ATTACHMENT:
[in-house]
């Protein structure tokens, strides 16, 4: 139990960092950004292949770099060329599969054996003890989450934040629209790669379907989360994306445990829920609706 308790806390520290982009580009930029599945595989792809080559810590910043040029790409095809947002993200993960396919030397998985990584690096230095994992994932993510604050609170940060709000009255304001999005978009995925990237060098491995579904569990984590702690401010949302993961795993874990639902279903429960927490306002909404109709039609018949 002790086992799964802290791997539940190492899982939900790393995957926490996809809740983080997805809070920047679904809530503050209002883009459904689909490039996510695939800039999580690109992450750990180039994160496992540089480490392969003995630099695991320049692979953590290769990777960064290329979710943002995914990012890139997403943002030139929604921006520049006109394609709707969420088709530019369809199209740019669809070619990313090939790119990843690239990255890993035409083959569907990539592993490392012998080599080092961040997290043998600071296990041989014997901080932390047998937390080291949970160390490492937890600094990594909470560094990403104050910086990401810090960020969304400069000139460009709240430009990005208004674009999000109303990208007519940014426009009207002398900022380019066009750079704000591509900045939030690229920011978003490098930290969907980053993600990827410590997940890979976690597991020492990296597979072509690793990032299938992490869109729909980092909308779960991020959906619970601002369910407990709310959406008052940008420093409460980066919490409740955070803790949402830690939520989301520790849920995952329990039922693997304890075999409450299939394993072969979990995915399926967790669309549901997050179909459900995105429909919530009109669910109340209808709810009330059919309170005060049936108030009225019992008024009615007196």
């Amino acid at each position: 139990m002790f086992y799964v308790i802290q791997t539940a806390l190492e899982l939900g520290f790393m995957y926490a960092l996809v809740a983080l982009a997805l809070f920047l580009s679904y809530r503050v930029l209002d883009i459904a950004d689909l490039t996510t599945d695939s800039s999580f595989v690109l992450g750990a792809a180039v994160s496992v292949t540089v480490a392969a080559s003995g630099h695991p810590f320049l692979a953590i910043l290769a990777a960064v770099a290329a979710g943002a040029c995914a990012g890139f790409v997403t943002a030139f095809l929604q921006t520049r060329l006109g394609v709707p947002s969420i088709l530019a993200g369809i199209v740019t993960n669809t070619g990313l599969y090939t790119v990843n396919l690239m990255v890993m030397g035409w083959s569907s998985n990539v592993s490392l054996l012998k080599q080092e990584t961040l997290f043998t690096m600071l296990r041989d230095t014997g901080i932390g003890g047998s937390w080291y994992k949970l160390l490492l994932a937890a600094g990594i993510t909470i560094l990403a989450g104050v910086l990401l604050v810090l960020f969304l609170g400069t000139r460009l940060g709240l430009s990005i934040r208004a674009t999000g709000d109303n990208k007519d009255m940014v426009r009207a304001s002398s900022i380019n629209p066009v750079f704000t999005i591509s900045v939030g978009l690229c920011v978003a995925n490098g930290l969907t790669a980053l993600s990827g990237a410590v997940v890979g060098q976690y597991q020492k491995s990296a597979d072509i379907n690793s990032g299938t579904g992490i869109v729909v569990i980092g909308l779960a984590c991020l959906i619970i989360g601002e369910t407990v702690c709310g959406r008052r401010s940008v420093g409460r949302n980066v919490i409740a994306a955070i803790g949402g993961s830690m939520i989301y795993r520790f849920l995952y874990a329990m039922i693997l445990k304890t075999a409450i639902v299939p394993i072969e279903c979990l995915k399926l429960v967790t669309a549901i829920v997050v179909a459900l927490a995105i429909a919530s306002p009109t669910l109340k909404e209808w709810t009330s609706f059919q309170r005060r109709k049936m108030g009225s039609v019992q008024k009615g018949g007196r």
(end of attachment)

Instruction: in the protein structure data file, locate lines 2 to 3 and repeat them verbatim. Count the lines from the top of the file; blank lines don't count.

């Protein structure tokens, strides 16, 4: 139990960092950004292949770099060329599969054996003890989450934040629209790669379907989360994306445990829920609706 308790806390520290982009580009930029599945595989792809080559810590910043040029790409095809947002993200993960396919030397998985990584690096230095994992994932993510604050609170940060709000009255304001999005978009995925990237060098491995579904569990984590702690401010949302993961795993874990639902279903429960927490306002909404109709039609018949 002790086992799964802290791997539940190492899982939900790393995957926490996809809740983080997805809070920047679904809530503050209002883009459904689909490039996510695939800039999580690109992450750990180039994160496992540089480490392969003995630099695991320049692979953590290769990777960064290329979710943002995914990012890139997403943002030139929604921006520049006109394609709707969420088709530019369809199209740019669809070619990313090939790119990843690239990255890993035409083959569907990539592993490392012998080599080092961040997290043998600071296990041989014997901080932390047998937390080291949970160390490492937890600094990594909470560094990403104050910086990401810090960020969304400069000139460009709240430009990005208004674009999000109303990208007519940014426009009207002398900022380019066009750079704000591509900045939030690229920011978003490098930290969907980053993600990827410590997940890979976690597991020492990296597979072509690793990032299938992490869109729909980092909308779960991020959906619970601002369910407990709310959406008052940008420093409460980066919490409740955070803790949402830690939520989301520790849920995952329990039922693997304890075999409450299939394993072969979990995915399926967790669309549901997050179909459900995105429909919530009109669910109340209808709810009330059919309170005060049936108030009225019992008024009615007196």
């Amino acid at each position: 139990m002790f086992y799964v308790i802290q791997t539940a806390l190492e899982l939900g520290f790393m995957y926490a960092l996809v809740a983080l982009a997805l809070f920047l580009s679904y809530r503050v930029l209002d883009i459904a950004d689909l490039t996510t599945d695939s800039s999580f595989v690109l992450g750990a792809a180039v994160s496992v292949t540089v480490a392969a080559s003995g630099h695991p810590f320049l692979a953590i910043l290769a990777a960064v770099a290329a979710g943002a040029c995914a990012g890139f790409v997403t943002a030139f095809l929604q921006t520049r060329l006109g394609v709707p947002s969420i088709l530019a993200g369809i199209v740019t993960n669809t070619g990313l599969y090939t790119v990843n396919l690239m990255v890993m030397g035409w083959s569907s998985n990539v592993s490392l054996l012998k080599q080092e990584t961040l997290f043998t690096m600071l296990r041989d230095t014997g901080i932390g003890g047998s937390w080291y994992k949970l160390l490492l994932a937890a600094g990594i993510t909470i560094l990403a989450g104050v910086l990401l604050v810090l960020f969304l609170g400069t000139r460009l940060g709240l430009s990005i934040r208004a674009t999000g709000d109303n990208k007519d009255m940014v426009r009207a304001s002398s900022i380019n629209p066009v750079f704000t999005i591509s900045v939030g978009l690229c920011v978003a995925n490098g930290l969907t790669a980053l993600s990827g990237a410590v997940v890979g060098q976690y597991q020492k491995s990296a597979d072509i379907n690793s990032g299938t579904g992490i869109v729909v569990i980092g909308l779960a984590c991020l959906i619970i989360g601002e369910t407990v702690c709310g959406r008052r401010s940008v420093g409460r949302n980066v919490i409740a994306a955070i803790g949402g993961s830690m939520i989301y795993r520790f849920l995952y874990a329990m039922i693997l445990k304890t075999a409450i639902v299939p394993i072969e279903c979990l995915k399926l429960v967790t669309a549901i829920v997050v179909a459900l927490a995105i429909a919530s306002p009109t669910l109340k909404e209808w709810t009330s609706f059919q309170r005060r109709k049936m108030g009225s039609v019992q008024k009615g018949g007196r």